IntroductionLivelock is a cooperative top-down shooter taking place in a world of pure chaos and war between machines. You are one of the remaining Capital Intellects, with the option to control one of the three mechanical chassis (Hex, Vanguard, or Catalyst). Take back the world and revive the human race. With the help of publisher Perfect World Entertainment, a company known for its library of popular free-to-play MMO games like Neverwinter and Star Trek Online, developer Tuque Games brings an addicting and exciting gaming experience.
You can buy the game on Steam, PlayStation Store, or Xbox Marketplace for $19.99.
StoryCo-created by Daniel H. Wilson, author of 2011's Robopocalypse, the story ventures into science fiction cliches but with an actually interesting execution. The human race, withered down by gamma rays, learned of a Cataclysm event due to hit Earth 10 years after. In an attempt to evolve and maintain the human race, the plan to upload conscious minds into machines became the best option. Three were chosen to go first; a scientist, a cyber athlete, and a trained soldier (the three protagonists).
After having success, the human race began mass uploads to the "Mainline Network," and was split up between three data banks in Moscow, Tokyo, and New York. A super AI known as SATCOM was sent into outer space and was programmed to do whatever it took to repair the human race when safely possible. When the Cataclysm arrives, wiping out the world as it was supposed to do, it also caused corrupted data in these memory banks. Machines ran rampant around the surface, carrying out nothing but war and chaos. SATCOM, searching through the constant rubble, brought back the three originals to restore order and revive the human race. This is where the game begins.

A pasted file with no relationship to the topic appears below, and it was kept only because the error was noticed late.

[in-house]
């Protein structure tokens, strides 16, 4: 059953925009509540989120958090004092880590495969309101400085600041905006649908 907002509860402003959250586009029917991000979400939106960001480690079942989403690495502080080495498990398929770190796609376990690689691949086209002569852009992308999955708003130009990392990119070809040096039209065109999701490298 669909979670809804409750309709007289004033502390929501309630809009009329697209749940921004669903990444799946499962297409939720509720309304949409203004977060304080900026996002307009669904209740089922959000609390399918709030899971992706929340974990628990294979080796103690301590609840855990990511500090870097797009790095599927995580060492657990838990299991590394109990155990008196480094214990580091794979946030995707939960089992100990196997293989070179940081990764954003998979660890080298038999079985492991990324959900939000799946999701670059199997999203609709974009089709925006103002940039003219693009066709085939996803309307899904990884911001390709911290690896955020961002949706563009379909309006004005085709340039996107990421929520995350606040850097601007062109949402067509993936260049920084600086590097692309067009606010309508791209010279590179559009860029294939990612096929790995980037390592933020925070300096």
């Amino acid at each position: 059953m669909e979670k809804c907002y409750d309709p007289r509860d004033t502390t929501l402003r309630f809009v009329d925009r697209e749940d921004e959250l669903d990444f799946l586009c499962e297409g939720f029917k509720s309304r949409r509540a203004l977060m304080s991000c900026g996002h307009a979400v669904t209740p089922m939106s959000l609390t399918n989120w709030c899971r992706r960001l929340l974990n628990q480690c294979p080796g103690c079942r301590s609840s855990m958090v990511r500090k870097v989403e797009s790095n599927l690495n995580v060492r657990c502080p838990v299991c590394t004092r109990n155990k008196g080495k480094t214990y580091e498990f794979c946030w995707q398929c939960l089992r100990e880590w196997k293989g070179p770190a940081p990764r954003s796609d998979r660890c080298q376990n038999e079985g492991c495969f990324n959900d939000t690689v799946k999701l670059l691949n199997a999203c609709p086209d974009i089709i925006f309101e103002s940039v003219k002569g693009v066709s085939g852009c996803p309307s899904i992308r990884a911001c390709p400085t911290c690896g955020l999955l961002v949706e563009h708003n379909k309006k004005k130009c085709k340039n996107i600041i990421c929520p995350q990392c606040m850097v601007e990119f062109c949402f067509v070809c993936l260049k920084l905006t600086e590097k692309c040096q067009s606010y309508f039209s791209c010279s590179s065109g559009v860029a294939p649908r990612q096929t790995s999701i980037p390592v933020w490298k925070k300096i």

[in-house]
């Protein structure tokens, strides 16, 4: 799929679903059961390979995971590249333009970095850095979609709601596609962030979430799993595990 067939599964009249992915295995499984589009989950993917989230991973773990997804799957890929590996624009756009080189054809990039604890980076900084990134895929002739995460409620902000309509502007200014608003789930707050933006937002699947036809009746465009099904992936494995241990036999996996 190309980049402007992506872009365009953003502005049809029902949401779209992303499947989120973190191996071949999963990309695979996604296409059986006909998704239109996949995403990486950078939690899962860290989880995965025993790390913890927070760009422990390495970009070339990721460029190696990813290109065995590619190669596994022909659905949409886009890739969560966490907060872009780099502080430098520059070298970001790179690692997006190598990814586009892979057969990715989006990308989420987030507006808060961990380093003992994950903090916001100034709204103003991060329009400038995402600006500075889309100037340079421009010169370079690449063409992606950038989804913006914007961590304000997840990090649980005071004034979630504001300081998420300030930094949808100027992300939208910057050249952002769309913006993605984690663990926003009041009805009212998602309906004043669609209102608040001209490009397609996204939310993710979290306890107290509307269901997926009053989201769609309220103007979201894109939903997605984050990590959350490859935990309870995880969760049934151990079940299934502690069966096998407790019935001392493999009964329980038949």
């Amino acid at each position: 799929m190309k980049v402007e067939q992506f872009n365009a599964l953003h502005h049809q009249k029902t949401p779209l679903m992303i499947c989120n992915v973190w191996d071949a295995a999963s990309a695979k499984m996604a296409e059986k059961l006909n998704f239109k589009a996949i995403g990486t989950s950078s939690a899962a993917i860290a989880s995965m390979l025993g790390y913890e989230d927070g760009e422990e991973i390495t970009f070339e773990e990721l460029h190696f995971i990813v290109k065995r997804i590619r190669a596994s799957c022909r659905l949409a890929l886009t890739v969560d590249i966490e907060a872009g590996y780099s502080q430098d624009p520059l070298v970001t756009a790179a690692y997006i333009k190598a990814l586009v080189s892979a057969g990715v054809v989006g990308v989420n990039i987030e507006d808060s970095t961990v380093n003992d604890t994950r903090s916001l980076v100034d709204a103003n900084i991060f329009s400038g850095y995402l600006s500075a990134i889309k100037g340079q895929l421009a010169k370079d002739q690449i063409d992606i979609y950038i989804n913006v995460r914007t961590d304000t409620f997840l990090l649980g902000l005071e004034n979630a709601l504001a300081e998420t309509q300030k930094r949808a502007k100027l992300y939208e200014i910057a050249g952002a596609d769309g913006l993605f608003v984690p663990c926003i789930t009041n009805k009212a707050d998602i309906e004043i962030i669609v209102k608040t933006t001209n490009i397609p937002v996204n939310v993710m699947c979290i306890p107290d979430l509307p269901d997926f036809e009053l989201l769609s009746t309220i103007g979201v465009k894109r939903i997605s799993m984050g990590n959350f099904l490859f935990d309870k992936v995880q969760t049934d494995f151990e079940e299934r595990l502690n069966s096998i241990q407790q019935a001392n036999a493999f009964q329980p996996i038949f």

GameplayThe game doesn't stray too far from other top-down shooter games; You move through the pathway styled environments, killing any and everything that comes in your way, collecting pickups, and progressively leveling up your character(s). You are given 5 character slots, allowing one of each and 2 others of your favorite, or any other possible variation of combination you want. After selecting a protagonist to play as, you can either jump into campaign mode consisting of about 20 missions, or you can test your skills in a survival/horde mode. Both of which can be played in private, public, or offline matches co-op or solo.
Each character is given a starting weapon, an ability to melee attack, and dodge roll. As you progress them along a 30 level possible skill bar, you'll unlock passive abilities and additional weapons. The weapons possible is a surprising amount, a couple dozen or so. They can be upgraded to increase damage, reload speed, etc. The game has no form of loot or dropped items, and, at first, this was disappointing to learn, but I actually found I liked the way the developers designed this. You can play on three difficulties: Autonomous (easy), Emergent (normal), and Singular (hard).
As mentioned before, the map layouts are pretty standard pathway designed but offer open space throughout in order to circle enemies, hide behind structures for defense, or just simply line them up and unleash hell on them at once. You'll find pickups here and there for basic stuff (health, shield, currency, etc.). But if using the characters and the special abilities efficiently, you'll find that you can make quick work of the enemies most of the time. The mini-objectives that you'll come across will be escorting, defending a console, or defeating a much larger and stronger machine.